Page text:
First responders depend on their coworkers every day in high-stress, emergency situations.

Now cities are depending on first responders to be the ultimate team players by asking them to accept pay cuts and other reductions in benefits to prevent their brothers and sisters from being laid-off.

We posted this Sun-Sentinel story on the IAFF Facebook page last week, which asks: “would you take a pay cut to save a co-workers’ job?”

Many expressed mixed opinions about being put in this position.  Here’s what some had to say about the issue on Facebook.

“It is unfair to put workers in this position, and it is eventually unfair to the person whose job is saved too. It’s not fair that one person, or a few, should feel constantly indebted (a debt that can’t necessarily be repaid) to their co-workers. That can easily create tension…and the last thing you need in a first responder situation is an ADDED level of tension…as if the job wasn’t stressful enough itself.”

“I offered to do this once – said if everyone in the department worked one hour less we could save the one who was on the chopping block. Not a single other person wanted to do this. People are disappointing sometimes.”

“We did this several years back, took a 15% pay cut to save jobs! Turns out they had the money all along, got the 15% back after a year! Would never do it again!”

“Calgary fire fighters did just that in the 80s. They hired new recruits instead of taking a raise. To this day the fire fighters that were hired are still grateful.”

“Already done that, took over 20% over the last 5 years to save everybody. Now they need more, don’t know how far this is going to go. We need the [staffing] on the line. Members of our department – like most – find ourselves in a Pandora’s box – we either lose the young fire fighters and take rigs out of service. or we lose more of our pay and work safely.”

“The problem becomes, at what point does it end? You see so many elected officials today who use this excuse of poor finances and keep asking more and more from employees. We have seen many examples of employees conceding wages, benefits, etc., and then communities turning right around and funding pet projects, giving tax breaks to companies, etc., and then come back around the next time asking for more concessions from employees. So the question becomes, when does it stop? “While layoffs do hurt, it sometimes may be the only way to curb the constant cries for concessions. If concessions are made, I would make it known to the public that employees are doing their part instead of the smear campaign we see against public workers today.”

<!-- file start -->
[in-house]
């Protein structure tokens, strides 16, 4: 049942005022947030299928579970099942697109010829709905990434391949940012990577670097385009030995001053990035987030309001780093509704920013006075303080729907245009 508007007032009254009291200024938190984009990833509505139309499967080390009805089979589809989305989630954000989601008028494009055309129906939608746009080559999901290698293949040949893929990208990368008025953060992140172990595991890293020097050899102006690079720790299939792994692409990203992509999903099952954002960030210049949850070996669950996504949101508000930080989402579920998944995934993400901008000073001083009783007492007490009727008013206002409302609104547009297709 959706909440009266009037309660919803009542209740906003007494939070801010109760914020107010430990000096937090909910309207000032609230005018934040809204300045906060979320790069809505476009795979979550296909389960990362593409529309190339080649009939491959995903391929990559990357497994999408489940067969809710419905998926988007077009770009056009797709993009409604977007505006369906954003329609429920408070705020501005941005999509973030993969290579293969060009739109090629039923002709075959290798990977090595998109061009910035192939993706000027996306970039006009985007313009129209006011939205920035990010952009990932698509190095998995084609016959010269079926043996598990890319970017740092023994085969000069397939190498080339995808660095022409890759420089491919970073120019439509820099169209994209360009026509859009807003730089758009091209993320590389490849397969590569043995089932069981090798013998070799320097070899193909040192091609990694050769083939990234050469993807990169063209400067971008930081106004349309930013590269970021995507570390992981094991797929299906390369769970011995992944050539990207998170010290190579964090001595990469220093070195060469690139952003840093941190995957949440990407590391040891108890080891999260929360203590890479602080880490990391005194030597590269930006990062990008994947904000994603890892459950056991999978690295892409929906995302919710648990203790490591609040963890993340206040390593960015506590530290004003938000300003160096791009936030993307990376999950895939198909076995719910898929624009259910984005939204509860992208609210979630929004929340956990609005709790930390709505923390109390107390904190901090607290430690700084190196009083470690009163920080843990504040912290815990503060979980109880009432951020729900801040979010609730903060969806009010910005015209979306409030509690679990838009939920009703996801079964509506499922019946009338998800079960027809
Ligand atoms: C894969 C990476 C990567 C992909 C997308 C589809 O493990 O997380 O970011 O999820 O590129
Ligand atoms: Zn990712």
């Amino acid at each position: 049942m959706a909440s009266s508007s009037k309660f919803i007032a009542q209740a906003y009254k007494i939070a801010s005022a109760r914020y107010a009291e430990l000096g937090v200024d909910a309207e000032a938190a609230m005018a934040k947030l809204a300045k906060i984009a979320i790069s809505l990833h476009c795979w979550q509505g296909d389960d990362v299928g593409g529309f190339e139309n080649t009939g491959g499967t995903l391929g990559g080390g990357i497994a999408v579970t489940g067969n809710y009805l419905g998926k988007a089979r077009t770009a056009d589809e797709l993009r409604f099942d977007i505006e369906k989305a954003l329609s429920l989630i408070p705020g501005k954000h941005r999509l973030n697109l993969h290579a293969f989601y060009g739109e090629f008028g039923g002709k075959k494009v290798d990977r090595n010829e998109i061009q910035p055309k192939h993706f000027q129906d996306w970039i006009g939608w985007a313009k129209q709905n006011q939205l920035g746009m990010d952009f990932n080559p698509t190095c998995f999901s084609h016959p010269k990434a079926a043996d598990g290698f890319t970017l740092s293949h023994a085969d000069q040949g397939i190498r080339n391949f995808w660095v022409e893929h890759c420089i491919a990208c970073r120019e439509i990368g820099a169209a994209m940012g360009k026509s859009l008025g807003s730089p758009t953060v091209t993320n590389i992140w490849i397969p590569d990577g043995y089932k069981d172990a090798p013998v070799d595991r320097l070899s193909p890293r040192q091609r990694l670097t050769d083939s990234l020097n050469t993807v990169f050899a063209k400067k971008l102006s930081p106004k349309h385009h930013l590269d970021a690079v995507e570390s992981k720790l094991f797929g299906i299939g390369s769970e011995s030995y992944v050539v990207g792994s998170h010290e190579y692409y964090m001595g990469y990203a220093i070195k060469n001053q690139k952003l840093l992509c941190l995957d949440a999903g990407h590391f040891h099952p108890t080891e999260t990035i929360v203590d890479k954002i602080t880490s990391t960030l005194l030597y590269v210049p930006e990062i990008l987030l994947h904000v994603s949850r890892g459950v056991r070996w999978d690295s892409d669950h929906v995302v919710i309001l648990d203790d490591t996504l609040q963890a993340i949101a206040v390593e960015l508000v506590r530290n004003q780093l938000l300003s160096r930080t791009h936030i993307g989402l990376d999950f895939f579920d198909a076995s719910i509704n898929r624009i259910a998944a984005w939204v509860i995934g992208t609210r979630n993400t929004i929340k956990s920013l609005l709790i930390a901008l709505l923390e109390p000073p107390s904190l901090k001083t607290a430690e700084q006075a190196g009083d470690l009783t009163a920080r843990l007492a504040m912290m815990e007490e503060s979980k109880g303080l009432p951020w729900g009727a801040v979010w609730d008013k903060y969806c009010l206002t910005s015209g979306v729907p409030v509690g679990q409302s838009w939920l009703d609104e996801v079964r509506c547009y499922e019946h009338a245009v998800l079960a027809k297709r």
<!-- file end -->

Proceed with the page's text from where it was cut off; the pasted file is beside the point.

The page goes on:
“Pay cuts and layoffs both hurt pension funds. It’s not just current guys on the job that they affect – it’s also the retired guys. And in a town that’s asking for “extreme” concessions at contract time, you can almost guarantee their unfunded liability is through the roof. These quick fixes hurt in the long run.”

“It’s a double edged sword. You’re doing ‘the right thing’ by saving someone’s job. But you are allowing the city to exploit a weakness. They took concessions last year, let’s cry poverty and ask for more concessions every year.”

“As a union leader, I absolutely expect my brothers to tow the line to keep us all employed; however, I think this tact should be of the last resort after exhausting all other options.”

“Double edge sword…. Done as a temporary fix in a downturn with set in stone remedies once things pick back up- yes. In the case of my city, NO. We have been attacked, shorted and cut so long thati the guys that get cut would be better off than those left, and the city would get what they deserve: less service! When hell is raised over a hint of paying for what they get they deserve… less. Each cut is one step closer to being a volly.”

“As a member who was on a lay off list at the end of last year, and probably again this year, I said no to any give backs or further concessions. We went 10 years without a raise, lost our step increases, lost healthcare after retiring, had our healthcare contributions raised, work more hours per pay. If you keep giving back, management will keep coming back for more and more and will threaten you with bigger and more drastic cuts. If you can come back there’s has to be something to come back to!”

With unemployment reaching 9.2 percent and the global markets on edge after Standard & Poor downgraded the U.S. to  AA+ from a triple A rating – what would you do?